Exercising and fun have merged with the new health tracker: a hula hoop that track your data while the user is having fun spinning the hoop around his waist. Pitcured, Vhoop segments and bag. (Image via Vhoop)
Every day researchers are looking for ways to make life easier and more exciting. Given the hype around being and staying healthy, the best and biggest target market for a product currently would be the health-conscious people: from people who want to lose weight to those who want to keep in shape. However, some of the exercises offered in gym centers or by personal trainers are not really motivating; they make it look like the clients had to suffer or be unhappy to reach their health goals.
That must be the problem Vhoop is trying to solve. Created by Virfit, a Korean company, Vhoop is a hula hoop made smart. Like any hula hoop game, the user should make the hoop keep turning by his waist and hips movements. Sensors incorporated in the hoop help track how many turns or movements the user has accomplished, and the equivalent number of calories burnt as a result. Every data collected by the hoop is sent to the Vhoop app via Bluetooth, allowing the user to evaluate his progress and the necessary improvements. The app is available both for iOS and Android. Users of the Vhoop can have even more fun by competing with friends and family through the app. Users are even awarded trophies and other rewards as a mean to keep exercising motivating.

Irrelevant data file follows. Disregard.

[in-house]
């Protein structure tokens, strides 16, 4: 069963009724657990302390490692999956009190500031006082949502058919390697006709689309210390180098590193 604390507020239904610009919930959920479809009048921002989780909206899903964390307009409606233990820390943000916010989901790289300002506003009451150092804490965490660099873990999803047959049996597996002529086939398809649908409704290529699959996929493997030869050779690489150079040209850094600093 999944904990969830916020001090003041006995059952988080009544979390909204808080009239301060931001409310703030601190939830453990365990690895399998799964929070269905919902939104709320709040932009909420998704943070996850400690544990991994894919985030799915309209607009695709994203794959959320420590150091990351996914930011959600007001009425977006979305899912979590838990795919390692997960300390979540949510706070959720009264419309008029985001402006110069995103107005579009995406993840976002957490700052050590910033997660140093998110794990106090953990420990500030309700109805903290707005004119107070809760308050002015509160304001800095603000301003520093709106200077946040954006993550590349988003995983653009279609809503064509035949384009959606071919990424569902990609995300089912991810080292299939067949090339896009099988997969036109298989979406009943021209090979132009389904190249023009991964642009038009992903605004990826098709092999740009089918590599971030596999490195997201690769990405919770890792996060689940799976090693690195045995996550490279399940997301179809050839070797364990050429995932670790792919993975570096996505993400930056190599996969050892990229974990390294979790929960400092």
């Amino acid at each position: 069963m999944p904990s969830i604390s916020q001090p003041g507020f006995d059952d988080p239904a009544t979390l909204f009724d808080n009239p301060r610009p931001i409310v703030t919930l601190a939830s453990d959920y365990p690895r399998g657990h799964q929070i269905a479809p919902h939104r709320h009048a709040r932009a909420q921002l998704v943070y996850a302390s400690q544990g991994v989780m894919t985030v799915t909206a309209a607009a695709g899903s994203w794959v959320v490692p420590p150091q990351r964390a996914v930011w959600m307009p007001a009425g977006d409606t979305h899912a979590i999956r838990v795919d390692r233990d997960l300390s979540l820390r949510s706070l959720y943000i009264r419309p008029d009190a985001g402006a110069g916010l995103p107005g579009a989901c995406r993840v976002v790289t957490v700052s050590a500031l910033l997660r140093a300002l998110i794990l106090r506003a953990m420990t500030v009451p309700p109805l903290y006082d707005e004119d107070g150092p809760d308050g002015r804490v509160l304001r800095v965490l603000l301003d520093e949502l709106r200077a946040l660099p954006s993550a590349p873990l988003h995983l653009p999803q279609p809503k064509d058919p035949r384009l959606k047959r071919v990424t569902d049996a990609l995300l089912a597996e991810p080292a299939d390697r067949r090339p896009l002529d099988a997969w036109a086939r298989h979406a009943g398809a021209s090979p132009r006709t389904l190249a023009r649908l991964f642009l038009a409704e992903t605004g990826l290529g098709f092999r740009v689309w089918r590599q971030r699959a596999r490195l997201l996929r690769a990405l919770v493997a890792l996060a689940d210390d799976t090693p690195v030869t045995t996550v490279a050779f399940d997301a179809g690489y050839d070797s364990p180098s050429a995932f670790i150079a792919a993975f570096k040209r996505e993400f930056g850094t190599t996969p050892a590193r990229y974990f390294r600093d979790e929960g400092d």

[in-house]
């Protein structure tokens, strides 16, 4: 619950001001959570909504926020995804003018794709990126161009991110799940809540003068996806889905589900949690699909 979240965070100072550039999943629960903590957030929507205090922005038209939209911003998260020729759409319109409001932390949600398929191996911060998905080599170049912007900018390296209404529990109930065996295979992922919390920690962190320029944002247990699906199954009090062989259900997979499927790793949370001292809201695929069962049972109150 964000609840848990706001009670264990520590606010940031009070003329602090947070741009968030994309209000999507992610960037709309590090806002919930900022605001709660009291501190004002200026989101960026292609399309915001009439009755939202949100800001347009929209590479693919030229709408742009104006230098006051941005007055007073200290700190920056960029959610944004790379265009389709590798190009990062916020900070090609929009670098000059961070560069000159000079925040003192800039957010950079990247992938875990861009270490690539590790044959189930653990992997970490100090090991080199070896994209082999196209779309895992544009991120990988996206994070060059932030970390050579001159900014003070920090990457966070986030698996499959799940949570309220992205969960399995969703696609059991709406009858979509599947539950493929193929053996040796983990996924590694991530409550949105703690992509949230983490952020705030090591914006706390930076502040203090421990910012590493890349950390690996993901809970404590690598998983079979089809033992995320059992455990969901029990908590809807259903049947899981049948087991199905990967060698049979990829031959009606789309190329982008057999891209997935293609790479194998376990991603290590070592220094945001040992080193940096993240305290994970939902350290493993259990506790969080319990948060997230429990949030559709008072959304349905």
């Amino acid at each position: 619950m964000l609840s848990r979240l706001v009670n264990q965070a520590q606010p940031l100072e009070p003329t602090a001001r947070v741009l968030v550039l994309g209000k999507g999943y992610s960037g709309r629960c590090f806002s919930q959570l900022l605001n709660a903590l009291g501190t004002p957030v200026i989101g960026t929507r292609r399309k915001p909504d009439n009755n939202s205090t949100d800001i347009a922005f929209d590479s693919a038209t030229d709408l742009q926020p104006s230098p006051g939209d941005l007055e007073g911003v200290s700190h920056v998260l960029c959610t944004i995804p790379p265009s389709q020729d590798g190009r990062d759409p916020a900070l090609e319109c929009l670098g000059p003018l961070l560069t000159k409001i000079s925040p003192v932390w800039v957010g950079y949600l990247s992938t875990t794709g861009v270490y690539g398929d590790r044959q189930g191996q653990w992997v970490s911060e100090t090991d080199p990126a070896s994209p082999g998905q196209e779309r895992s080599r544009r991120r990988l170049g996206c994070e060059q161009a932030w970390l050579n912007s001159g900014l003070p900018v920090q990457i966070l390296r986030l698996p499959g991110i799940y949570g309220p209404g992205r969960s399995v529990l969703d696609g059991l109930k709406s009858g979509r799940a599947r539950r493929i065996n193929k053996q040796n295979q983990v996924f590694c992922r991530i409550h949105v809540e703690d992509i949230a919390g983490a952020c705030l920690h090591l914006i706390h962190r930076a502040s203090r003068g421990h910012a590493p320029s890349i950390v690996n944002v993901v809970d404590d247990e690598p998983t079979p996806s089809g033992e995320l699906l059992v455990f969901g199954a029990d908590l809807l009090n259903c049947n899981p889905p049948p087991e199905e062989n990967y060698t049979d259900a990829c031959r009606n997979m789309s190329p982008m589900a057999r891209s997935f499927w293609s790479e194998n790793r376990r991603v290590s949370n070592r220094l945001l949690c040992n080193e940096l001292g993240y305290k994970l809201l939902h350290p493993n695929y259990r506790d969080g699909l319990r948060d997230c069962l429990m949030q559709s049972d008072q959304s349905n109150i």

Vhoop features. (Image via Vhoop)
Even though Vhoop appears to be just a toy, it presents some features that make it superior to a toy. First, it is built to withstand the numerous falls that occur during any hula hoop game. The outer “skin” of the hoop is made from polypropylene, a form of plastic that resists stressing and is used for products meant to last. The inner “skin” is a rubber which probably offers support to the outer skin as well as the user. With its 3 ½ pounds, Vhoop is portable and easy to assemble. All the users have to do is to separate the disc into 8 pieces, carry them and reassemble them at the destination. Even better, the hoop is water friendly. It means that users have no excuse to not complete their daily workout. And, if a user is afraid to forget, the app offers an option to set reminders.
Some other features of the Vhoop include the possibility to add weights inside the hoop, for users who would like more challenge during their workout. For an electronic device, the Vhoop needs to be charged; and once that’s done, the device can last up to fifteen hours. Unfortunately, the Vhoop might not be for all pockets. Scheduled to be released in April of this year, the final version of the hoop will cost users $120.
Now, as with any new product, there are always early adapters, but until it is proven to help people lose weight, the Vhoop might not sell much. Especially since it tracks mostly similar data as a pedometer. But, in the world of consumerism, it only takes an endorsement from a fitness guru for the Vhoop’s sales to take off. For now, all that is left is to wait for the feedback from users who pre-orders the Vhoop.
I suspect this will open the door to many, many classic games and toys getting upgrades!
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